If the stories of blatant sexism didn’t pull at your heart strings and make you want to do something, then we turned to numbers and money to appeal to business. Jeanne gave data stating that while women still have a 15 cent pay gap in the U.S., our numbers in the workforce are increasing. 85% of the money-making decisions in households are controlled by women, making us hold 60% of the wealth. Estimates are that by 2028 we will surpass men in earnings. Boat Trader put out an exciting report that boat sales to women this year have increased 75%. If you aren’t starting to look at women seriously in this industry, you are going to lose out.

Everyone had great ideas for solutions. Sally brought up the very important issue that women’s programs and organizations need funding. The Magenta Project has been instrumental in getting women out on the water in high performance boats, and is a perfect example of what we need to get women into higher levels of sailing. In fact, they mentored and supported Pam Lee and Cat Hunt, who recently sailed doublehanded around Ireland, setting a record that is touted to stand for years. 

Jeanne brought up the sad numbers in her presentation of women in leadership roles, both on the water and in organizations. She emphasized the importance of hosting training and events in your communities to get women to the back of the boat.

Charlotte talked about the need for creating safe spaces in our online communities so women can feel free to participate more. She also pointed out that we need more diversity in leadership and on our boards. As I have said so many times, look around the room you are in and ask, “Who is not here? Who are we not hearing from in our community? How do we get them here?”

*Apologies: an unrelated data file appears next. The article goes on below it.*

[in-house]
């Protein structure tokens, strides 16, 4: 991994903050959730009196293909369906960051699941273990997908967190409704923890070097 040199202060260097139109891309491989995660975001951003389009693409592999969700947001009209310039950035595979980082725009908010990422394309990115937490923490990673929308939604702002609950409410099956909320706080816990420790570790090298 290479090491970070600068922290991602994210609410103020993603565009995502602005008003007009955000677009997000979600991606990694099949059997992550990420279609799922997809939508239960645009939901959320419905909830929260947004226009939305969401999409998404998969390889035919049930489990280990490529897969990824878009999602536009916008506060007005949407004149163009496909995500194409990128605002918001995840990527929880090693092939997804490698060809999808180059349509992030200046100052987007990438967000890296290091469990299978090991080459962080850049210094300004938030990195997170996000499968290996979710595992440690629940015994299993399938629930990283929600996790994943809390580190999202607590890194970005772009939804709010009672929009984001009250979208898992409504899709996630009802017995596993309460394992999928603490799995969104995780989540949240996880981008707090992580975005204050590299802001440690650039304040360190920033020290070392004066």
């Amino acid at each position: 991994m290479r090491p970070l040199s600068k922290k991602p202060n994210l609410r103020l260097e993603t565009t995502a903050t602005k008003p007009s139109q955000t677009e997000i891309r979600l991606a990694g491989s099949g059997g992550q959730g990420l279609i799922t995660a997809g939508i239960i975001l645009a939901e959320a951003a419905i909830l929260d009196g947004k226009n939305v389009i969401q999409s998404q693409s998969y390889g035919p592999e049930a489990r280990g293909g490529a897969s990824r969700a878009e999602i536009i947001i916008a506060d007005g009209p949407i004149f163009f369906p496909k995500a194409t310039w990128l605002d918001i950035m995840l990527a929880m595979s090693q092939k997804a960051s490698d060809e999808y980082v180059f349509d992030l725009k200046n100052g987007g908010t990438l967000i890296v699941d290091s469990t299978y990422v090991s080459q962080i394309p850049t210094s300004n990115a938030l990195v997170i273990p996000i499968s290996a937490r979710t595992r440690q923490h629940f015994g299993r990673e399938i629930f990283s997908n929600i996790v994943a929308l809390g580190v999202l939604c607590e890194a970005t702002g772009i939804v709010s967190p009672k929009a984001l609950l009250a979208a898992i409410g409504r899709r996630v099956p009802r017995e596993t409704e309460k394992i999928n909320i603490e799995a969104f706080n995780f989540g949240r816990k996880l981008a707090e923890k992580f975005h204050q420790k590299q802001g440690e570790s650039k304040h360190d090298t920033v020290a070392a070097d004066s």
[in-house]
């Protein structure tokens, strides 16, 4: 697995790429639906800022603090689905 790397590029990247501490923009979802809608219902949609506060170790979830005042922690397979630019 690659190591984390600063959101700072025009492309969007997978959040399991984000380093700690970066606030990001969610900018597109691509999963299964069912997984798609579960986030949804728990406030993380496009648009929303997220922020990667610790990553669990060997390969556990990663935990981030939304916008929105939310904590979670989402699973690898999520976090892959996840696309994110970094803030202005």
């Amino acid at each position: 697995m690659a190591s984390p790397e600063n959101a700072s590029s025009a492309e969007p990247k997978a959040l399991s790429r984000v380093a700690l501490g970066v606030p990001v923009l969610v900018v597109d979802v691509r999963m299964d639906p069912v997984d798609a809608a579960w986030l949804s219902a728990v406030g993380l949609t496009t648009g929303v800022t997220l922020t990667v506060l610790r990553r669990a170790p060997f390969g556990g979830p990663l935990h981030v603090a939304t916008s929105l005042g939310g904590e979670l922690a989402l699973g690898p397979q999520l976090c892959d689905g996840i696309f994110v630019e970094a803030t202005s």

Marie brought up some great points on how to make your clubs welcoming so more than white men can and want to participate. Debbie appealed to men to step in and call sexism out when they see it. Sexism is ultimately an issue for men to acknowledge and resolve. This panel was a call to action with many suggestions on how men can do that. 

It was hard to pack sexism in sailing into 90 minutes; this is a conversation that is going to need much more time. We have a lot of women sailors in the PNW. Something you can do right now is to listen to the women in your lives and have open conversations. For men reading this, ask women what their struggles have been and what you can directly do to help. As we look at 2021 and begin circling events in the SARC, ask how many events support women? How are we increasing representation in our communities through our programs? 

This is the time for growth and change as we look forward. We can make sailing a more inclusive place and thrive together.

This article was updated at 9:30am on January 14, 2021 to correct that Debbie Huntsman was in the U.S. Coast Guard Auxiliary, not active duty U.S. Coast Guard.